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Palestine: grave fears for sisters returned to abusive father by security services

Wissam al-Tawil (24) and sister Fatimah (20) not heard from since 6 January

Father has previously beaten them, locked them away for weeks and interrogated them while holding a gun

‘We are at our father’s house … We are doomed’ - one of the sisters

‘We are demanding proof that Wissam and Fatimah al-Tawil are alive and safe’ - Heba Morayef

Amnesty International is gravely concerned for the safety of two Palestinian women who have not been heard from since 6 January, after the Palestinian security services in the Gaza Strip forced them back into the custody of their abusive father. 

Wissam al-Tawil, 24, and her sister Fatimah, 20, have faced multiple forms of violence at the hands of their father, including beatings, death threats and “interrogations”. On two occasions, he locked them in a room on the sixth floor of a residential building owned by the family - the first time for 35 days.  


Previously, Wissam and Fatimah had been in hiding since November, following two failed attempts to escape their father (see below for further details). Just before midnight on 5 January, the sisters were arrested - without a warrant or any explanation - by the security services and handed over to their paternal uncle, who drove them to their father’s home in Rafah in the south of the Gaza Strip. At 12.45 am on 6 January, one of the sisters sent a message to Amnesty which read: 

“We are at our father’s house; he will send us over to the sixth floor in a bit. We are doomed.” 

They have not been heard from since. Amnesty has previously reviewed evidence - shared by the sisters and by people close to their family - and concluded that returning them to their father would put their lives at imminent risk. Wissam and Fatimah have previously told Amnesty that their father used to hold a gun while he submitted them to hours-long “interrogations” about their activities in his absence. The sisters said they did not trust the police or other public authorities to protect them.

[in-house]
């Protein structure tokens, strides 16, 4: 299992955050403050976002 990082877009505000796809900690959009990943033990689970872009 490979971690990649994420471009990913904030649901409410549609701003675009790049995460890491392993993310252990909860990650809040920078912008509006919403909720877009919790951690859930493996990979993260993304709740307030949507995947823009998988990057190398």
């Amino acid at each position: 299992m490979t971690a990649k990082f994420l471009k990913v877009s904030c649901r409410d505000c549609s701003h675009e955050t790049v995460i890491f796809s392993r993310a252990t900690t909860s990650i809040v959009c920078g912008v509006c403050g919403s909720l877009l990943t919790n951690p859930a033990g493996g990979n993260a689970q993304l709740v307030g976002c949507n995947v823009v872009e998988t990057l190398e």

Over the past five months, the sisters have shown extraordinary courage by speaking out against the violence they’ve endured, posting on social media and sharing powerful accounts of their plight in the media. They refused to be silent even when their father posted threats against them on his Facebook page. The sisters said they were speaking out not only for themselves, but for all women facing gender-based violence.

Heba Morayef, Amnesty International’s Middle East and North Africa Director, said:  

“The authorities in the Gaza Strip have gifted Wissam and Fatimah’s father the opportunity to carry out his threats, and the sisters lives are in imminent danger. 

“Wissam and Fatimah have endured a raft of horrors at the hands of their father, whose violent clutches they only recently managed to escape. 

“The authorities in the Gaza Strip are obligated under Palestinian and international law to provide protection and support to anyone at risk of gender-based violence. 

“We are demanding proof that Wissam and Fatimah al-Tawil are alive and safe. 

“We are calling on the authorities to take urgent action to ensure the sisters’ immediate safety, and to protect them in the long-term. 

“It is also essential that the perpetrators of the violence they have endured are held accountable.”

Previous attempts to flee abuse

The sisters’ case illustrates how difficult it is for survivors of gender-based violence in the Gaza Strip to escape situations where their lives are in danger. Wissam and Fatimah have made several attempts to flee their father’s violence. Last August, the sisters were again locked in the sixth-floor room where they had previously spent more than a month. They managed to escape by jumping from a window and sought refuge at a private women’s shelter. But after just three days the sisters were pressured into leaving the shelter by their paternal uncle, who promised them safety but instead returned them to their father’s house.  


On 9 September, the sisters managed to escape once more, this time seeking refuge at a government-run women’s shelter. They lived there until 12 November, when police officers forced them to leave against their will and sent them to a relative’s house. Fearing they would be returned to their father, the sisters fled and went into hiding. 


On 15 November, while Wissam and Fatimah were in hiding, Amnesty wrote to Gaza’s Ministry for Social Development and to the Ministry of the Interior demanding unconditional protection for the sisters against all forms of gender-based violence as well as assurances that the authorities would not pressure them to return to their father’s home against their will. Amnesty also demanded that the sisters’ freedom of movement be respected and protected.  


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